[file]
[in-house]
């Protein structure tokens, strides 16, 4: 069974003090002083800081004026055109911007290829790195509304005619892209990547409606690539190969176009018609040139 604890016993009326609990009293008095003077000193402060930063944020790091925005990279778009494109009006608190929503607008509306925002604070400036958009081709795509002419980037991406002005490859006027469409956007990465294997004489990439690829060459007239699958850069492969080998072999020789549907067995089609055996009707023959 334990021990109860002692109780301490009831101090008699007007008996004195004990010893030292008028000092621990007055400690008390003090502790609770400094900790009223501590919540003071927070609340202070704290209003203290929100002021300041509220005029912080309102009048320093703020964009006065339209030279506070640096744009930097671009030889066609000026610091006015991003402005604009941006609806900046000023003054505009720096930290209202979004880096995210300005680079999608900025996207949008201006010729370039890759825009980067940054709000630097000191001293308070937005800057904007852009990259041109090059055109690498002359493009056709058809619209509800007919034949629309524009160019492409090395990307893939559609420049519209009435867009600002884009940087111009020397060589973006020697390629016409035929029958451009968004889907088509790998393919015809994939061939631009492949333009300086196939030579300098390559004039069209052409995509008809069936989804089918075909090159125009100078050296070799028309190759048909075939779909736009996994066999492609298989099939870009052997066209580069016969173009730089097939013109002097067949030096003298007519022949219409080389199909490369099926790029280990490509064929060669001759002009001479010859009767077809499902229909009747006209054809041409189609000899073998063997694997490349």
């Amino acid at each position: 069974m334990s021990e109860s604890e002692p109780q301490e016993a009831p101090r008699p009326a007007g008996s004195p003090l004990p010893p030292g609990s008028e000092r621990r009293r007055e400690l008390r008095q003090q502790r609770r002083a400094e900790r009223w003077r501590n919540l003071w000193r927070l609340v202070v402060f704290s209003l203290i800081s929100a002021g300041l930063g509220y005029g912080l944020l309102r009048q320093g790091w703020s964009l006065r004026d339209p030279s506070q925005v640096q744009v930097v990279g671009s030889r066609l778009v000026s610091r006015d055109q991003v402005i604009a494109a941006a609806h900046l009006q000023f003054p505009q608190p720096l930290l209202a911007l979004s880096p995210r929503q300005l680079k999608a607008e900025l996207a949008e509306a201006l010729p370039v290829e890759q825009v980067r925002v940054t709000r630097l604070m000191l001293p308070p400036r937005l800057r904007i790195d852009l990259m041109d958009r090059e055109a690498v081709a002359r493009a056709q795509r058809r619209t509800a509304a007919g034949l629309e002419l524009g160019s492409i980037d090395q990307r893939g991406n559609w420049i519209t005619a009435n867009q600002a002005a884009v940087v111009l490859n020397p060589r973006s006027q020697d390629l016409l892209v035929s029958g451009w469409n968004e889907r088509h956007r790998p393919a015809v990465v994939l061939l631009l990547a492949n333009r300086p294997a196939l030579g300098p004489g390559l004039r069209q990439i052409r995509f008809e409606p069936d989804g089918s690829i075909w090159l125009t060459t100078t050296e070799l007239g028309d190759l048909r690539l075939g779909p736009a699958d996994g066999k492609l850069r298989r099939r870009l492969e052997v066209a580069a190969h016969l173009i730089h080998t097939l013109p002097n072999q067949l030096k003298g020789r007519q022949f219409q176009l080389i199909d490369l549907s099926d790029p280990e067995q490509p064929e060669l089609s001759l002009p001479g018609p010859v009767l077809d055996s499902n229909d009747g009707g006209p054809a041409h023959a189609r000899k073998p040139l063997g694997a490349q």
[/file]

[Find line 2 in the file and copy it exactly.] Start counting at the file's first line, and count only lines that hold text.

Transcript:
């Protein structure tokens, strides 16, 4: 069974003090002083800081004026055109911007290829790195509304005619892209990547409606690539190969176009018609040139 604890016993009326609990009293008095003077000193402060930063944020790091925005990279778009494109009006608190929503607008509306925002604070400036958009081709795509002419980037991406002005490859006027469409956007990465294997004489990439690829060459007239699958850069492969080998072999020789549907067995089609055996009707023959 334990021990109860002692109780301490009831101090008699007007008996004195004990010893030292008028000092621990007055400690008390003090502790609770400094900790009223501590919540003071927070609340202070704290209003203290929100002021300041509220005029912080309102009048320093703020964009006065339209030279506070640096744009930097671009030889066609000026610091006015991003402005604009941006609806900046000023003054505009720096930290209202979004880096995210300005680079999608900025996207949008201006010729370039890759825009980067940054709000630097000191001293308070937005800057904007852009990259041109090059055109690498002359493009056709058809619209509800007919034949629309524009160019492409090395990307893939559609420049519209009435867009600002884009940087111009020397060589973006020697390629016409035929029958451009968004889907088509790998393919015809994939061939631009492949333009300086196939030579300098390559004039069209052409995509008809069936989804089918075909090159125009100078050296070799028309190759048909075939779909736009996994066999492609298989099939870009052997066209580069016969173009730089097939013109002097067949030096003298007519022949219409080389199909490369099926790029280990490509064929060669001759002009001479010859009767077809499902229909009747006209054809041409189609000899073998063997694997490349």